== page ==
Boeing Co. engineers and technical workers split their votes over a new contract, potentially avoiding a dispute that could have disrupted an investigation into battery faults that have kept the global 787 fleet grounded.
Engineers approved a four-year contract while technical workers, who act as their liaison with machinists, rejected the deal and authorized a strike any time, according to voting results announced by the Society of Professional Engineering Employees in Aerospace. The union said it will first resume negotiations with the planemaker.
The divided results show labor peace is still elusive, even as Chicago-based Boeing counts on its workforce to help it recover from the global grounding of the Dreamliner fleet since Jan. 16 amid a plan to increase jet production to a record this year. Union engineers are working to find the source of two battery malfunctions and potential solutions to get the fleet of 49 787s back in the air and resume deliveries of 800 more.
“In an engineering company, what’s vital is good relations with the engineers,” Harley Shaiken, a labor professor at the University of California at Berkeley, said in an interview before the voting. “You want people inspired by what they’re doing, not at odds with the company management.”
Boeing’s offer was approved by 6,483 engineers, or 54 percent of votes, said the labor group. The union was granted strike authorization by 6,727 engineers, or 56 percent of votes in that tally, though it is a moot approval since the contract passed. Of the technical workers, 3,203, or 53 percent, voted against the contract and 3,903, or 64, percent gave strike authorization.
The 15,550 engineers and 7,400 technical workers, mainly at Boeing’s Seattle-area manufacturing and development hub, had been working without a contract since November. About 18,000 workers voted in yesterday’s tally, Speea said.
Boeing is “deeply disappointed” that technical employees rejected the company’s offer and authorized a strike, the company said in an e-mailed statement.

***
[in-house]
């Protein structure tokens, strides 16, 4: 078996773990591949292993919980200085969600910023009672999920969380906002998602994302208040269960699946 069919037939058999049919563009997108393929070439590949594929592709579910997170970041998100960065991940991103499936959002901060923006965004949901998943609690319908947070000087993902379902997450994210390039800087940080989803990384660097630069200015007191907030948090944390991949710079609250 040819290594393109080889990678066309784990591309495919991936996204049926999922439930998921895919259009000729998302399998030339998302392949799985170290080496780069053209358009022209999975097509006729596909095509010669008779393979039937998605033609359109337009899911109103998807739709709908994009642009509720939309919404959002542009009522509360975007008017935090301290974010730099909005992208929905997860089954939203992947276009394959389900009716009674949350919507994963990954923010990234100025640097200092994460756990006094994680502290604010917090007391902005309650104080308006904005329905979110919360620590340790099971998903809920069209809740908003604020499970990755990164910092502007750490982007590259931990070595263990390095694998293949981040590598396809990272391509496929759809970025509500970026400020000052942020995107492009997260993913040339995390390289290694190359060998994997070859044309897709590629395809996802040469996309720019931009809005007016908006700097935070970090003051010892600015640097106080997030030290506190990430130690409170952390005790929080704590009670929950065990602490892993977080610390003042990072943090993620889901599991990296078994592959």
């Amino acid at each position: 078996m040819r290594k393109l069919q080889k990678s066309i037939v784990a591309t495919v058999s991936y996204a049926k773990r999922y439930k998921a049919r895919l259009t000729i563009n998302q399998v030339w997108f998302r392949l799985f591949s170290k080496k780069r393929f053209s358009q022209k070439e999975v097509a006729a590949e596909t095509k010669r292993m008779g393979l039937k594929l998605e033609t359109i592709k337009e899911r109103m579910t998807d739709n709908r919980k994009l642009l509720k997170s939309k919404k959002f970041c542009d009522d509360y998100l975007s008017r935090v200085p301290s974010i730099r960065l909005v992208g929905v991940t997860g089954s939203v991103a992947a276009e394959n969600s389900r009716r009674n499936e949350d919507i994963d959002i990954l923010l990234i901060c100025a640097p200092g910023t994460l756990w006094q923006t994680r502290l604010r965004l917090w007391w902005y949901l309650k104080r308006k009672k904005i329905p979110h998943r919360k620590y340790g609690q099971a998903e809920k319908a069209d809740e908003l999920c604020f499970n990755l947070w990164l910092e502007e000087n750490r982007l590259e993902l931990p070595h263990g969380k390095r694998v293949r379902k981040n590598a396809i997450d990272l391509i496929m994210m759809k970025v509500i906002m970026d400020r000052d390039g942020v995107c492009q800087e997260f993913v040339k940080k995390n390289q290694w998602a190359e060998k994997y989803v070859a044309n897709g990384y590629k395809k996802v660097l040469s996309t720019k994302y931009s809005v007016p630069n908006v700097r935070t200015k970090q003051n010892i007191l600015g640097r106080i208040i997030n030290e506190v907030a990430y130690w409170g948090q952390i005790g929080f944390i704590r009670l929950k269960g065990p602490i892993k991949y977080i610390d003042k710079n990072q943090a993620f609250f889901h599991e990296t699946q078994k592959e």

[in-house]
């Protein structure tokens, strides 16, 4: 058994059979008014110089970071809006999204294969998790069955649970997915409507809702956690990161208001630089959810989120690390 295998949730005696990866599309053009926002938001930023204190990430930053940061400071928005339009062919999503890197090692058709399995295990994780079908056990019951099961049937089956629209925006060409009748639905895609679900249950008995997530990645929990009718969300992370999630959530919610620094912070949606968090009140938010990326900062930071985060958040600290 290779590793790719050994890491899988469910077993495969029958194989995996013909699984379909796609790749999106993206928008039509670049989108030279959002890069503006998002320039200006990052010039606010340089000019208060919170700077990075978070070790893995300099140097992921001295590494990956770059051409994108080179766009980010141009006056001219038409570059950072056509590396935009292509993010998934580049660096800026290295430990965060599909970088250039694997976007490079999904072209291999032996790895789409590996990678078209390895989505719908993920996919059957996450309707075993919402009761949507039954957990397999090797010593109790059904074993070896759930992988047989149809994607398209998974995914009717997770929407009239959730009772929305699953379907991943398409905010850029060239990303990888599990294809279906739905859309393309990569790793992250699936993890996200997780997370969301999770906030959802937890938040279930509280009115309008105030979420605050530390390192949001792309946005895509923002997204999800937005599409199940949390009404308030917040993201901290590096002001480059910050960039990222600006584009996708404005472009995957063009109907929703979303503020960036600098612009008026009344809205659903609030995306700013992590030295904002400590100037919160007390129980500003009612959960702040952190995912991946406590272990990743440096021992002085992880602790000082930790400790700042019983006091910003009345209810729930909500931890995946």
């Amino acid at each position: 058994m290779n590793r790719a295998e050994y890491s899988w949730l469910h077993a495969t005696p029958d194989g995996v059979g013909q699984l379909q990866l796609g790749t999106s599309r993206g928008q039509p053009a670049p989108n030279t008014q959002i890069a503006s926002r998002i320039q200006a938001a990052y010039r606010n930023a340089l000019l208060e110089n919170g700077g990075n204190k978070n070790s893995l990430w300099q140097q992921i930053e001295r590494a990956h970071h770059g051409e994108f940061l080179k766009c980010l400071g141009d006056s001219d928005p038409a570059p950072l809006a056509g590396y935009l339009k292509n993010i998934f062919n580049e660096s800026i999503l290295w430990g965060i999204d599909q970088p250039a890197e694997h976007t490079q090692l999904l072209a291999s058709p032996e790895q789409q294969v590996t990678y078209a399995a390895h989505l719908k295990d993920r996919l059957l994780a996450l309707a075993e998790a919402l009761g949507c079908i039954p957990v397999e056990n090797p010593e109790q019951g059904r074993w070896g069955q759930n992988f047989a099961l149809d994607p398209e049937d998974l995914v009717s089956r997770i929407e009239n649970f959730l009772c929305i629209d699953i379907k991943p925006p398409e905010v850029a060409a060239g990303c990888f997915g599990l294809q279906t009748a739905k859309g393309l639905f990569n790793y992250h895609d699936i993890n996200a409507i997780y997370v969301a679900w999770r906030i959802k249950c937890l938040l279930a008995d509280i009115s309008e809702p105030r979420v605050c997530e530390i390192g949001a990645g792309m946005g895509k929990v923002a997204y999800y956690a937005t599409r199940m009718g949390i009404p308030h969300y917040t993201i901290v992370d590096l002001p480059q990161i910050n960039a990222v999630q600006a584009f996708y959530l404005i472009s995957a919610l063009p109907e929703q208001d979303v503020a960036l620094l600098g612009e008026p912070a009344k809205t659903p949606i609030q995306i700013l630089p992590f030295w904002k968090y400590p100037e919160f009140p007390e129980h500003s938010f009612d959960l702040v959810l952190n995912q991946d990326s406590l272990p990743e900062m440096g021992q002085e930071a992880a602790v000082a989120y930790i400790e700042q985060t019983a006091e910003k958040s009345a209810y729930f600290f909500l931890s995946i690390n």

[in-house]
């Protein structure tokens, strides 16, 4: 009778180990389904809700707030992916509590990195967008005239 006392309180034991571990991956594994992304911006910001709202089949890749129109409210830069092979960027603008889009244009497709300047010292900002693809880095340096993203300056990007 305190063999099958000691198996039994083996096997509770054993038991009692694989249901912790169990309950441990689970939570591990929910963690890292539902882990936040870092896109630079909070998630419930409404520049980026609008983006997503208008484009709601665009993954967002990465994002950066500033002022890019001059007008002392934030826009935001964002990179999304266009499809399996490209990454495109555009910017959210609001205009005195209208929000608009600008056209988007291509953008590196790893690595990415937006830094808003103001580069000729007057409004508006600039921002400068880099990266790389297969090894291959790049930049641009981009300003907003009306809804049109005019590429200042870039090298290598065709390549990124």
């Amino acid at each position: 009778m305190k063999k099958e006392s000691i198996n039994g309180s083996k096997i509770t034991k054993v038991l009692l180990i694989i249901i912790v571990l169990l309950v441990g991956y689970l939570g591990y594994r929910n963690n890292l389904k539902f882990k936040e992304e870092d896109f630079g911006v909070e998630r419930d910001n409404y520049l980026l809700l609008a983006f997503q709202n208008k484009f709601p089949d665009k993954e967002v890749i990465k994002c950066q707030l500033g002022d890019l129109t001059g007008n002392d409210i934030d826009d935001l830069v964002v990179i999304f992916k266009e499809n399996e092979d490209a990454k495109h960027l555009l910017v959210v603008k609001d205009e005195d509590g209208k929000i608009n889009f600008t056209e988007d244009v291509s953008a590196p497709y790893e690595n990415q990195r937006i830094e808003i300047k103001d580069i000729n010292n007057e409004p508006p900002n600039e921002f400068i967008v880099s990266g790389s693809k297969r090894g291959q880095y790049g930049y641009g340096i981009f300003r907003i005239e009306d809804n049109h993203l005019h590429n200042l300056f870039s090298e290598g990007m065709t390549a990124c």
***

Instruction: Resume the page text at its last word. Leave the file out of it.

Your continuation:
“The realities of the market require us to make changes so we can invest in new products and keep winning in this competitive environment,” said Ray Conner, president and CEO of Boeing’s commercial planes division.
The union had warned Boeing’s offer would cut retirement benefits for new hires by about 40 percent, divide the workforce and lead to the elimination of the pension entirely in favor of a 401(k)-style plan that’s riskier for employees.
Boeing engineers and government agencies in the U.S. and Japan are still investigating two battery faults last month that led to a fire in one 787 and an emergency landing by another.
“The techs are constructing the containment vessel around the battery that they’re trying to get the FAA to buy off on,” said Ray Goforth, Speea’s executive director, said in an interview after the vote count. “If the techs go out on strike, it would stop all production of commercial aircraft, so they have a strong degree of leverage.”
Boeing had delivered 49 of the jets since the model’s entry into service in late 2011 and is still building five a month and working toward doubling production by yearend to fill a backlog of more than 800 orders. Deliveries halted after authorities began grounding the planes Jan. 16.
“Once a fix is approved, then that’s our work, to incorporate the changes into the existing airplanes as well as the engineering and planning to incorporate the change in the production airplanes,” Speea President Tom McCarty said in an interview as votes were tallied. “That actually takes a lot more than the 300 people who may now be investigating the problem and how to correct it. We are the workforce that will do that.”
Boeing has said the average engineer’s salary is about $110,000 a year, and the average technical worker makes $81,000.
Boeing chief engineer Mike Delaney said Jan. 11 that in the event of a strike, he could call on engineers in California. And Chief Executive Officer Jim McNerney said Jan. 30 that the company would have enough other experts to work on the 787 battery issue if engineers walked out.
Negotiations had turned bitter in recent months. Chicago- based Boeing said work will move to less expensive sites outside its Seattle jet-manufacturing and development hub if labor costs keep rising.
Speea, citing Boeing’s $12.6 billion in profits since 2009, says engineers deserve to be rewarded. The company has returned cash to shareholders with buybacks and a 15 percent dividend boost in that time period and increased McNerney’s compensation about one-fifth through 2011 to $22.96 million, the most recent figure available.
The company’s initial offer was rejected by a vote of 96 percent on Oct. 1. Boeing sweetened its proposal on Jan. 17, offering salary-increase pools of 5 percent a year over a four- year contract, matching the raises in the last wage deal.
Boeing didn’t budge from its plan to switch new employees to a 401(k)-style retirement plan from the pension workers get now. The union called it a “big poison pill” in an otherwise good contract offer.
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